One thing I was thinking about on this note was, comparing the "true cost of post-graduate education", in other words, you choose a job that will require X years of post-grad, and then you choose a job that doesn't. And it will compare lifetime earnings.

Make the list of jobs and/or the list of categories searchable and associate search keywords to jobs. For example, if I want to find 'Professor', it seems to come under postsecondary teachers, which wouldn't have been something I would have thought of without trawling the list of educators, but I would have found it if I could search by 'Professor' and get the result returned.

Good idea.

'Actuaries', 'Statisticians', 'Mathematicians' seem to have a duplicate entries. Check database for other duplicates by querying for where job names coincide.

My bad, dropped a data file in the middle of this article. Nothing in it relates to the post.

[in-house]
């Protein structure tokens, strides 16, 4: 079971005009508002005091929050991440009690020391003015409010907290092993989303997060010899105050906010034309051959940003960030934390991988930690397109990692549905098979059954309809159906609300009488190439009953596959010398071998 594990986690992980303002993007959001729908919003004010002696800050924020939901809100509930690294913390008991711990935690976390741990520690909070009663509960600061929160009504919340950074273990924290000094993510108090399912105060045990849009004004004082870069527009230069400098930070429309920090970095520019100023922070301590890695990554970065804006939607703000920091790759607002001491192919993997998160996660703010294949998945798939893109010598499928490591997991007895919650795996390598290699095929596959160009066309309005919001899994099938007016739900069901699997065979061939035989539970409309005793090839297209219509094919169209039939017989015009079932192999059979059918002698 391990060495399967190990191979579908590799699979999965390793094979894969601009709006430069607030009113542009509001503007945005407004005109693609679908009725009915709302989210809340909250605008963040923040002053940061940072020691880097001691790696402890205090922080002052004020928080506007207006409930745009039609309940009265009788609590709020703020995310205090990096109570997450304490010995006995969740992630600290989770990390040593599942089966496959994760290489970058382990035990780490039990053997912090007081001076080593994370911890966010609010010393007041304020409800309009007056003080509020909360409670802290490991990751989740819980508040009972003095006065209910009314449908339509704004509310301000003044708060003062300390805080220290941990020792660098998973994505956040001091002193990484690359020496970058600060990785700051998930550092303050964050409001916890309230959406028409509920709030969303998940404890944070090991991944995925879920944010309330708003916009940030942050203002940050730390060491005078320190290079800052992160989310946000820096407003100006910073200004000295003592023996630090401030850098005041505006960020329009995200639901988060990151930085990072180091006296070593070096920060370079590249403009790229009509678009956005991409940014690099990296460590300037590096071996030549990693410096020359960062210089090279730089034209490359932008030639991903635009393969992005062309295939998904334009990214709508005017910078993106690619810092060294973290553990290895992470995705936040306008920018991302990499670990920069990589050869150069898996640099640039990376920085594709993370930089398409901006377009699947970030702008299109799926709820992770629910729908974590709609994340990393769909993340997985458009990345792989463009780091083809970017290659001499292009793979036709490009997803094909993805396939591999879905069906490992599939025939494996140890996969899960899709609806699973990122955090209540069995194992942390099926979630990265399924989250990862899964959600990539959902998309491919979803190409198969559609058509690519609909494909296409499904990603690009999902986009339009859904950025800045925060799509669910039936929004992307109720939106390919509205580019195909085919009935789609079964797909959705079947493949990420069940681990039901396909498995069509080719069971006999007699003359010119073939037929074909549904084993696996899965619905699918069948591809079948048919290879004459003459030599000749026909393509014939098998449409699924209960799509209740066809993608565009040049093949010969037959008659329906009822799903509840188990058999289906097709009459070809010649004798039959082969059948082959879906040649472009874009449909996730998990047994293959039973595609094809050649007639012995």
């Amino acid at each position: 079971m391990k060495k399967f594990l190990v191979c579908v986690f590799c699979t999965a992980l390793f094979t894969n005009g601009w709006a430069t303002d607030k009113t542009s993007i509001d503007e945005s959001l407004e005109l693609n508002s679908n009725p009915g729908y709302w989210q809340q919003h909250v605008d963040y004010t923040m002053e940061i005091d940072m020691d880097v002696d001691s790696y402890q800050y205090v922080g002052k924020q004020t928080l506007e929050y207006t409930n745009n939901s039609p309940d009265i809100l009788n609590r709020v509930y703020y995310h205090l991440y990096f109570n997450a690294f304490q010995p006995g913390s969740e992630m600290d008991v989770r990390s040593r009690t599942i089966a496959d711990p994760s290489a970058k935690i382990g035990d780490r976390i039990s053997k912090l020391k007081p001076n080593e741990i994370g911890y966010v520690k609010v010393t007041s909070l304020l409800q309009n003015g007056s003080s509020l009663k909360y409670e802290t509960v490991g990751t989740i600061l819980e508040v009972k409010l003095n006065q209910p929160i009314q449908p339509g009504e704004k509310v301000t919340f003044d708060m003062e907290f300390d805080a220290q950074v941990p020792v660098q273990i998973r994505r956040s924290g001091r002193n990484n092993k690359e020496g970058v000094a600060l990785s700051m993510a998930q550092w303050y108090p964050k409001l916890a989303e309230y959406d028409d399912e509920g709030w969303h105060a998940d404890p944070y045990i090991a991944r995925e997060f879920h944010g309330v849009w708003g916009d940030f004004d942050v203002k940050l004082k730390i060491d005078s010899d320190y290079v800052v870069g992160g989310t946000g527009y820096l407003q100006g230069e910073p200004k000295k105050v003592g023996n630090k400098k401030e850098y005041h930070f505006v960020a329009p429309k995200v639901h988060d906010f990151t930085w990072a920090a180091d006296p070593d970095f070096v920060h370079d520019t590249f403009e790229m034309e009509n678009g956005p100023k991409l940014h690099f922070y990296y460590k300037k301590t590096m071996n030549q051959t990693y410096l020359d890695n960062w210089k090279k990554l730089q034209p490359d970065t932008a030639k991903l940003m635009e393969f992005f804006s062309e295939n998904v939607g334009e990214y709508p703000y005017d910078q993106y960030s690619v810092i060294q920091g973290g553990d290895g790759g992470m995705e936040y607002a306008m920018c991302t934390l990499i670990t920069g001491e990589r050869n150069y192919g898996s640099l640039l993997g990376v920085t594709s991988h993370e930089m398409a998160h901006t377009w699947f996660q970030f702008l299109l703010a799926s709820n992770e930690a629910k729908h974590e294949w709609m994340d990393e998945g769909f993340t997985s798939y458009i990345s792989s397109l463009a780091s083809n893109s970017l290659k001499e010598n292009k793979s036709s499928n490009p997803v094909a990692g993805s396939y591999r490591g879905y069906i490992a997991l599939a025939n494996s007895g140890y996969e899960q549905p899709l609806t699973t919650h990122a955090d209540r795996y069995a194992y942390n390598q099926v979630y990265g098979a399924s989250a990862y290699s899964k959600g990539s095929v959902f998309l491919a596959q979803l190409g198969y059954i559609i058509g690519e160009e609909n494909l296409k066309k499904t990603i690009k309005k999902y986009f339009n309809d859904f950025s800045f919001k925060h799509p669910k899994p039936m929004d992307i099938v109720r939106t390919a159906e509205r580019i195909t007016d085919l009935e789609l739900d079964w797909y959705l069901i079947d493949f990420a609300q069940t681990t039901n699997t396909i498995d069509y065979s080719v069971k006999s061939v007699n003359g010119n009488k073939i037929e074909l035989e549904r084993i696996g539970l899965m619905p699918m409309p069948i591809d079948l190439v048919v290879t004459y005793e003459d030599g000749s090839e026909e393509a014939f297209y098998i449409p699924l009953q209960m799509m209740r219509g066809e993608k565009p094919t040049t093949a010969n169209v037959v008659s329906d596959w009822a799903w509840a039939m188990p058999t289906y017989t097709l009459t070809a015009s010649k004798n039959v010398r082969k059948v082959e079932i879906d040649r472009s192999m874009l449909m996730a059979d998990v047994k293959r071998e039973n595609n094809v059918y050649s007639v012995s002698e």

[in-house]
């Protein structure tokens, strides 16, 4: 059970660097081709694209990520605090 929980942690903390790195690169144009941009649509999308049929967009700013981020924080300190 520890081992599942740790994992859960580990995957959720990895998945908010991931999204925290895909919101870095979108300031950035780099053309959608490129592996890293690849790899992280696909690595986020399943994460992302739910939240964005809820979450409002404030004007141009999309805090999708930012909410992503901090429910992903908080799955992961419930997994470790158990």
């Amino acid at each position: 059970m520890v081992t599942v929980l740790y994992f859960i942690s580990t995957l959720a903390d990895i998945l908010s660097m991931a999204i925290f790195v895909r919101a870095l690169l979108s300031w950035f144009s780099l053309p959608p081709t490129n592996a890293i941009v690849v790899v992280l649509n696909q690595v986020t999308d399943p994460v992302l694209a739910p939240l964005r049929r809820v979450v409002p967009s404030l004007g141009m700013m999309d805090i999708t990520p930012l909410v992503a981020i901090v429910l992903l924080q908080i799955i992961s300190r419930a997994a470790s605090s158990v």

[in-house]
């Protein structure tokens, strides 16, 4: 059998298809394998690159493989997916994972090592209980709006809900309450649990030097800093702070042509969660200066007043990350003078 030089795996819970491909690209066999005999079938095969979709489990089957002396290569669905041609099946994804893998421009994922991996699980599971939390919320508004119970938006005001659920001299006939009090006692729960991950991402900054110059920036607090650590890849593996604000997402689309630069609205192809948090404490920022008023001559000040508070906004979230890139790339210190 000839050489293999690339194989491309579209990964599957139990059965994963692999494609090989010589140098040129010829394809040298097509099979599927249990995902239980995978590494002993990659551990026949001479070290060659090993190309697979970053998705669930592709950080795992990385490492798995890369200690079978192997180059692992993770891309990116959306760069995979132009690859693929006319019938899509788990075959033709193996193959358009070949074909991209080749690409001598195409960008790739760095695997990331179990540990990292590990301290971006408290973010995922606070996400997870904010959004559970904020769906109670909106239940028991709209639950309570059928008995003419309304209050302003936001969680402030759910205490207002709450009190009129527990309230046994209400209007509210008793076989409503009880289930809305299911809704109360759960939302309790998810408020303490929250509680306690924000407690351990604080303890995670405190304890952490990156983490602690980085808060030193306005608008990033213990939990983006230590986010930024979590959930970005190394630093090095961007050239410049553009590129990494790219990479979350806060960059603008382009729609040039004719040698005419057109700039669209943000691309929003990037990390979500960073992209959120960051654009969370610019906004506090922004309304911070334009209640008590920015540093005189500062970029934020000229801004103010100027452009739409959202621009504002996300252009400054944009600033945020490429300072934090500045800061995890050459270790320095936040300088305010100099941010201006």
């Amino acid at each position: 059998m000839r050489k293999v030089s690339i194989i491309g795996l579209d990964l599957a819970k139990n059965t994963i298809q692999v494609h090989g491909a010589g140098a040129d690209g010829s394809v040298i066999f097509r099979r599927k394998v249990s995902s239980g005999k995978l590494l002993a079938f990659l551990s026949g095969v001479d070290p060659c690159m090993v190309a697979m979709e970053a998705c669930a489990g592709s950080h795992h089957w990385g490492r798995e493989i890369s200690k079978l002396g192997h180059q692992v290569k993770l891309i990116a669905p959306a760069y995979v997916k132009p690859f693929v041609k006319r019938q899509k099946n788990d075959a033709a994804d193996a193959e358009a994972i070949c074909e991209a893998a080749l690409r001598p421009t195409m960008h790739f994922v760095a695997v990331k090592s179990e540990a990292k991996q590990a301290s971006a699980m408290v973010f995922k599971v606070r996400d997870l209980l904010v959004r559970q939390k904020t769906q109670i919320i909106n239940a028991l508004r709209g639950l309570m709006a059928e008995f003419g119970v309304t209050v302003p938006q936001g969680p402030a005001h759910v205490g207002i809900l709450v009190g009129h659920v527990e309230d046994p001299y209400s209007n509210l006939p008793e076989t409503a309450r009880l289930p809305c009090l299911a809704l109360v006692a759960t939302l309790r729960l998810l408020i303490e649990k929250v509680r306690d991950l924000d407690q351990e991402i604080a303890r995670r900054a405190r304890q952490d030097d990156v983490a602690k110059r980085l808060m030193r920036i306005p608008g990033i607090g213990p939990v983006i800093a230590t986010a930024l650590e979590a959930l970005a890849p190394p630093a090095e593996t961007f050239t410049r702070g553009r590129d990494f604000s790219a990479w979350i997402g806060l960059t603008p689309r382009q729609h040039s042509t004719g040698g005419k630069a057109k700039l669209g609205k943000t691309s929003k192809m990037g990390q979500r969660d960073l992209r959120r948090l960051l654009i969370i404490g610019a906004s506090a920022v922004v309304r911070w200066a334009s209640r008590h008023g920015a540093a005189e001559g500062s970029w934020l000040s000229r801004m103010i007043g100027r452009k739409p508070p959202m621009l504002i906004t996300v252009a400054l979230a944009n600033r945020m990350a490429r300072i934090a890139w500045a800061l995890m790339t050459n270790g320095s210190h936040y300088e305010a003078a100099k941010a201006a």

Good catch. From looking it seems like the BLS statistics (which is what this polls from) has duplicate entries that have the same info but separate ID codes. Government efficiency right there. I'll rewrite the script to scrub these out.

Track down the figures where you don't have data, or establish that there is not enough data, and let the user know which is the case so they know the provenance of researched or omitted figures.

What specifically did you mean here?

t. Perhaps you could have a mode like the current one and a 'wandering' mode where you start with a specific job then have it compared and linked to related or similar jobs

I think the big problem with trying to determine "related jobs" is that, more often than not, in the actual job market, the relationship between similar jobs is in name only. If I'm trying to hire someone for sales, someone who has a lot of marketing experience probably isn't going to be a great candidate, even though "sales" and "marketing" seem to go hand-in-hand.

Comment by Nanashi on Salary charts & Projection tool · 2015-06-01T18:49:13.202Z · LW · GW